Library groups on Wednesday endorsed President Obama’s plans to nominate Carla D. Hayden as the next librarian of Congress, saying she would bring much-needed experience with library technology to the institution.
In a statement, Obama said Hayden “has devoted her career to modernizing libraries so that everyone can participate in today's digital culture.” Hayden has served as CEO of the Enoch Pratt Free Library in Baltimore since 1993 and is widely credited with righting the library system’s finances, expanding its outreach efforts and launching new technology initiatives.
Under Hayden’s leadership, the Pratt Library became the first public library in Maryland to provide Internet access. Through grants and fund-raising, the library system founded a Center for Technology Training that offers free courses to Baltimore residents on basic computer skills, launched a bookmobile and ereader program, and renovated old branches and opened new ones, among other efforts.
If confirmed, Hayden would be the first black and first female librarian of Congress.
“The president could not have made a better choice,” Sari Feldman, president of the American Library Association, said in a statement. “Hats off to President Obama for nominating Dr. Hayden, a professional librarian uniquely positioned with the leadership and management skills and understanding of digital technology to make the Library of Congress the pre-eminent national library in the world, highly valued by and serving all Americans as a treasured resource.”
Hayden served as president of ALA between 2003 and 2004, and also has connections to Chicago. Before moving to Baltimore, she served as chief librarian of the Chicago Public Library. Her résumé also includes a four-year stint in higher education as assistant professor for library and information science at the University of Pittsburgh (the chancellor tweeted his congratulations).
Dan Cohen, founding executive director of the Digital Public Library of America, described Hayden as a “great choice for the job.” He said that Hayden was an early supporter of DPLA who served on its steering committee, and that she “is clearly an advocate for using all means (including digital means) to provide democratic access to our shared culture.”
The emphasis on Hayden’s library technology experience is a direct response to years of criticism of the leadership of the Library of Congress from people in academe and politics. Much of the criticism has focused on the library’s lack of digitization initiatives.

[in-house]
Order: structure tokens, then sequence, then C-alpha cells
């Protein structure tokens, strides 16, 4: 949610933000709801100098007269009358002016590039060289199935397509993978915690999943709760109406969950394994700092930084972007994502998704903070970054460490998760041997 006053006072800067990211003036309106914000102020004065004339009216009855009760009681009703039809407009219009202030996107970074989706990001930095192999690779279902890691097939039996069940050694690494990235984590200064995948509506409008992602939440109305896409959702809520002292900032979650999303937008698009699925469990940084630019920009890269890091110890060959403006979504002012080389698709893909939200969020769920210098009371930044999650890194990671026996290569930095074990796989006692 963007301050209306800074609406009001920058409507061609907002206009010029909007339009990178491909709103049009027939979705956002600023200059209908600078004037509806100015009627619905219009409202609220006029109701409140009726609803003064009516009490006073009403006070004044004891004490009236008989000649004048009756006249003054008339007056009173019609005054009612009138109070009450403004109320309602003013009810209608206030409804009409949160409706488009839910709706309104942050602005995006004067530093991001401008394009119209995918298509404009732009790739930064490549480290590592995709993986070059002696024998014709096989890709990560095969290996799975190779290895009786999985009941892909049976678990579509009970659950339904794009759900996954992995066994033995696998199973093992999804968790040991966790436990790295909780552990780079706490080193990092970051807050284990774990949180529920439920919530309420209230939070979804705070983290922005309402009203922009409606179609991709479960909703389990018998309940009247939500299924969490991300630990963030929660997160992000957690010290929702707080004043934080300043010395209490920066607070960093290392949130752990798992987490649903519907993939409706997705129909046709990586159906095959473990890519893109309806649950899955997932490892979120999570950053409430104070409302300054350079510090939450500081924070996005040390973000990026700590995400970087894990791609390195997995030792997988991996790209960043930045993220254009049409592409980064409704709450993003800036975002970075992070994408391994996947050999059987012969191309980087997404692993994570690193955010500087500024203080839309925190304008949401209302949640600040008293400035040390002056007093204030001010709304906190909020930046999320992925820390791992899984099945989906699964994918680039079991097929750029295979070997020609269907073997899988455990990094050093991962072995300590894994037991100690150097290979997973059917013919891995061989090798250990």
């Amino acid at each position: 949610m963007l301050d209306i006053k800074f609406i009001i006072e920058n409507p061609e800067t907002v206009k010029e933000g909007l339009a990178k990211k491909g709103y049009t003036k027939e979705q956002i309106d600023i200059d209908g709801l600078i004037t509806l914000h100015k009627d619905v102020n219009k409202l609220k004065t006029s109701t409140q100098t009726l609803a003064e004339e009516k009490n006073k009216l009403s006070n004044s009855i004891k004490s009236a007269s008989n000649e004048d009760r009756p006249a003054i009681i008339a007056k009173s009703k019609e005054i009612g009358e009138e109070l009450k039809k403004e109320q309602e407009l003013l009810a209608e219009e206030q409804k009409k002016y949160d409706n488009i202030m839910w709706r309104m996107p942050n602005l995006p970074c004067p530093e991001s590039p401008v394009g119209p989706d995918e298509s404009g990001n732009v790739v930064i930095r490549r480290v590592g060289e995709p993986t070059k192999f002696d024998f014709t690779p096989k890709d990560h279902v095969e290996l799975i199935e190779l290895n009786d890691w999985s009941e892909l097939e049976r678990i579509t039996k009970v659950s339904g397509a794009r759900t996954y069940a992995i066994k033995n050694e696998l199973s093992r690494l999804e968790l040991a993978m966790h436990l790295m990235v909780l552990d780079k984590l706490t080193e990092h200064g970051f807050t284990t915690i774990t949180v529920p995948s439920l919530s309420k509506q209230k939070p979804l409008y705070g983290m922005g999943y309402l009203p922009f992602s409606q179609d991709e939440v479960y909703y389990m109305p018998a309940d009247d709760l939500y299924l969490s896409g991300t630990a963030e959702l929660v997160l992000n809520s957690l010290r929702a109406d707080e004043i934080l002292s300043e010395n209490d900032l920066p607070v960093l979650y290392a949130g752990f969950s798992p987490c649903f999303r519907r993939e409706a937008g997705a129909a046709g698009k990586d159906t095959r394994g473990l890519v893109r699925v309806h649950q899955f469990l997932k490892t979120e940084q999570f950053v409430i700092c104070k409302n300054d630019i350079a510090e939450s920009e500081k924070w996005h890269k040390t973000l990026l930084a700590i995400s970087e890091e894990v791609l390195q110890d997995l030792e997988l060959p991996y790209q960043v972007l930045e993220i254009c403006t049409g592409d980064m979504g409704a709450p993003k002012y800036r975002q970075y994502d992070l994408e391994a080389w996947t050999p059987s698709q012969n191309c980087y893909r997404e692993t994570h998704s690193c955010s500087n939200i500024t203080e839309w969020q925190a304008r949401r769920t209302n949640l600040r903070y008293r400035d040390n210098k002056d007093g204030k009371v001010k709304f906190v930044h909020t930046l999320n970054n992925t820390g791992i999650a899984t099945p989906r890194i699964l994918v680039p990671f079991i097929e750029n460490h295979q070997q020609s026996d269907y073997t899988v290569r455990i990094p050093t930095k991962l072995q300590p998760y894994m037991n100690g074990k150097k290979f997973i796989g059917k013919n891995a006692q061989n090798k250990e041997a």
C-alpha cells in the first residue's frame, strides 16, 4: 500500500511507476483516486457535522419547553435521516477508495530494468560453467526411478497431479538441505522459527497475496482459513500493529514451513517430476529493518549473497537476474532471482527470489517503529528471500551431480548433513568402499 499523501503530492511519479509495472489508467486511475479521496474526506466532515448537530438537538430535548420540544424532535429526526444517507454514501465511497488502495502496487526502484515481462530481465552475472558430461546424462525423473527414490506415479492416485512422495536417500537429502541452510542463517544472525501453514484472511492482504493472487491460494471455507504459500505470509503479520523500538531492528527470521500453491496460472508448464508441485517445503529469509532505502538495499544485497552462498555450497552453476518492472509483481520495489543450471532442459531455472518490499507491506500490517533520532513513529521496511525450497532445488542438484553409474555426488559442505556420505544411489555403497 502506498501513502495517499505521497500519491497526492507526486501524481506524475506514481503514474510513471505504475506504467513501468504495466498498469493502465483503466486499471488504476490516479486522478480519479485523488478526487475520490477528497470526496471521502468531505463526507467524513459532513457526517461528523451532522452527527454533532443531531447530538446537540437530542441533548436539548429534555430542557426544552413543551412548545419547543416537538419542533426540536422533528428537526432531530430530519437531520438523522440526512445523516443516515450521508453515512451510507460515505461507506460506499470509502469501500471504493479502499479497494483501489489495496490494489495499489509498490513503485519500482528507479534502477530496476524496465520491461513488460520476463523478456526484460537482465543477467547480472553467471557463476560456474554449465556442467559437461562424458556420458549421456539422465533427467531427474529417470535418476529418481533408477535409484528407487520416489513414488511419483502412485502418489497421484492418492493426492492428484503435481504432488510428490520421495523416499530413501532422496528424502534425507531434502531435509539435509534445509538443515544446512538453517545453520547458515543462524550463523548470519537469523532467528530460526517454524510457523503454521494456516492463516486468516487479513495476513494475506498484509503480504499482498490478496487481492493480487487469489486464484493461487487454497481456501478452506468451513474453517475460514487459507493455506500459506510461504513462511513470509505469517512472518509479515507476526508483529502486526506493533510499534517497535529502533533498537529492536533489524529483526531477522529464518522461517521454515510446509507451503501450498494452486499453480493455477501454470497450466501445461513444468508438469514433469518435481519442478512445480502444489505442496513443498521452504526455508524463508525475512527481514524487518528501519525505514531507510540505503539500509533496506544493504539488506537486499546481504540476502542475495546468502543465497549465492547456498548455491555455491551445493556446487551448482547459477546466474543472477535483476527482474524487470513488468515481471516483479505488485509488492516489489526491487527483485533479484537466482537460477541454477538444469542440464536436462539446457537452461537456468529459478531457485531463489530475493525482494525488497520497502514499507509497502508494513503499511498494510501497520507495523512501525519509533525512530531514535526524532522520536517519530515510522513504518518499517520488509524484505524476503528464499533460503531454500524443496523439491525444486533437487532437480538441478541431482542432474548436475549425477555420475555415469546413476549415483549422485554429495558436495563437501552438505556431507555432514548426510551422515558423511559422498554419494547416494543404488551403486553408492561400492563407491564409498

The library has been under interim leadership since James H. Billington, the 13th librarian of Congress, resigned on Jan. 1. Librarians of Congress serves 10-year terms.
Hayden’s strident opposition to the Patriot Act could be a potential roadblock to her confirmation, even if her views likely have strong support among academic librarians. As president of the ALA, Hayden in 2003 railed against the “possibility of surveillance, whether direct or through access to records of speech, research and exploration,” which she said “undermines a democratic society.” Teaming with the American Booksellers Organization, the Association of American Publishers and PEN American Center, the ALA in 2004 launched the Campaign for Reader Privacy to keep bookstore and library records private.
The U.S. Senate has already given Hayden the thumbs-up, however. Hayden and five others were confirmed by the Senate to the National Museum and Library Services Board, which advises the Institute of Museum and Library Services, in 2010.
Unlike that other nomination battle on Capitol Hill, librarian of Congress nominations rarely make for high-stakes drama. The Senate unanimously approved Billington, for example. Based on the library’s own records, the closest thing to a nail-biter would be the vote on Archibald MacLeish in 1939, who was confirmed with a vote of 63 to 8, with 25 not voting. The ALA has occasionally opposed nominees lacking library administrator experience, such as Daniel J. Boorstin in 1975, but even Boorstin was confirmed without debate.
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